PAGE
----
Boolean Connection Algebras: A New Approach to the RegionConnection Calculus
 Artificial Intelligence
, 1999
"... The RegionConnection Calculus (RCC) is a well established formal system for qualitative spatial reasoning. It provides an axiomatization of space which takes regions as primitive, rather than as constructions from sets of points. The paper introduces boolean connection algebras (BCAs), and prove ..."
Abstract

Cited by 50 (6 self)
 Add to MetaCart
(Show Context)
The RegionConnection Calculus (RCC) is a well established formal system for qualitative spatial reasoning. It provides an axiomatization of space which takes regions as primitive, rather than as constructions from sets of points. The paper introduces boolean connection algebras (BCAs), and proves that these structures are equivalent to models of the RCC axioms. BCAs permit a wealth of results from the theory of lattices and boolean algebras to be applied to RCC. This is demonstrated by two theorems which provide constructions for BCAs from suitable distributive lattices. It is already well known that regular connected topological spaces yield models of RCC, but the theorems in this paper substantially generalize this result. Additionally, the lattice theoretic techniques used provide the first proof of this result which does not depend on the existence of points in regions. Keywords: RegionConnection Calculus, Qualitative Spatial Reasoning, Boolean Connection Algebra, Mer...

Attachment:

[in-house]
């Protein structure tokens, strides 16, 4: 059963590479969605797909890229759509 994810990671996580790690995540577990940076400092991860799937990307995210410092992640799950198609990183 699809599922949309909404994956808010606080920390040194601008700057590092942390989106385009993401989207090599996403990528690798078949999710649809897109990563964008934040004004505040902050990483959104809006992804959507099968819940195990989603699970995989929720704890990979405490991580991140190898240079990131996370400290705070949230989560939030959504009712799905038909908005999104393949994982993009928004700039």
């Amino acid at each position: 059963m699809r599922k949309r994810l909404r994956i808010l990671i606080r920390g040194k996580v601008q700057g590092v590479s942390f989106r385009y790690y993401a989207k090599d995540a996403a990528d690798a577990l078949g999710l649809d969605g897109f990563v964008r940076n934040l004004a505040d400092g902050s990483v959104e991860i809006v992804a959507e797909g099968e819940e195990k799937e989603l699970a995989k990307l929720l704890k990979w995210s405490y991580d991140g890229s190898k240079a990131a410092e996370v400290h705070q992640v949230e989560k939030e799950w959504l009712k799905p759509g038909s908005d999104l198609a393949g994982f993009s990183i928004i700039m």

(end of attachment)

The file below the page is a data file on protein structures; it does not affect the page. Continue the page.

Spatial Relations Between Indeterminate Regions
 INTERNATIONAL JOURNAL OF APPROXIMATE REASONING
, 2000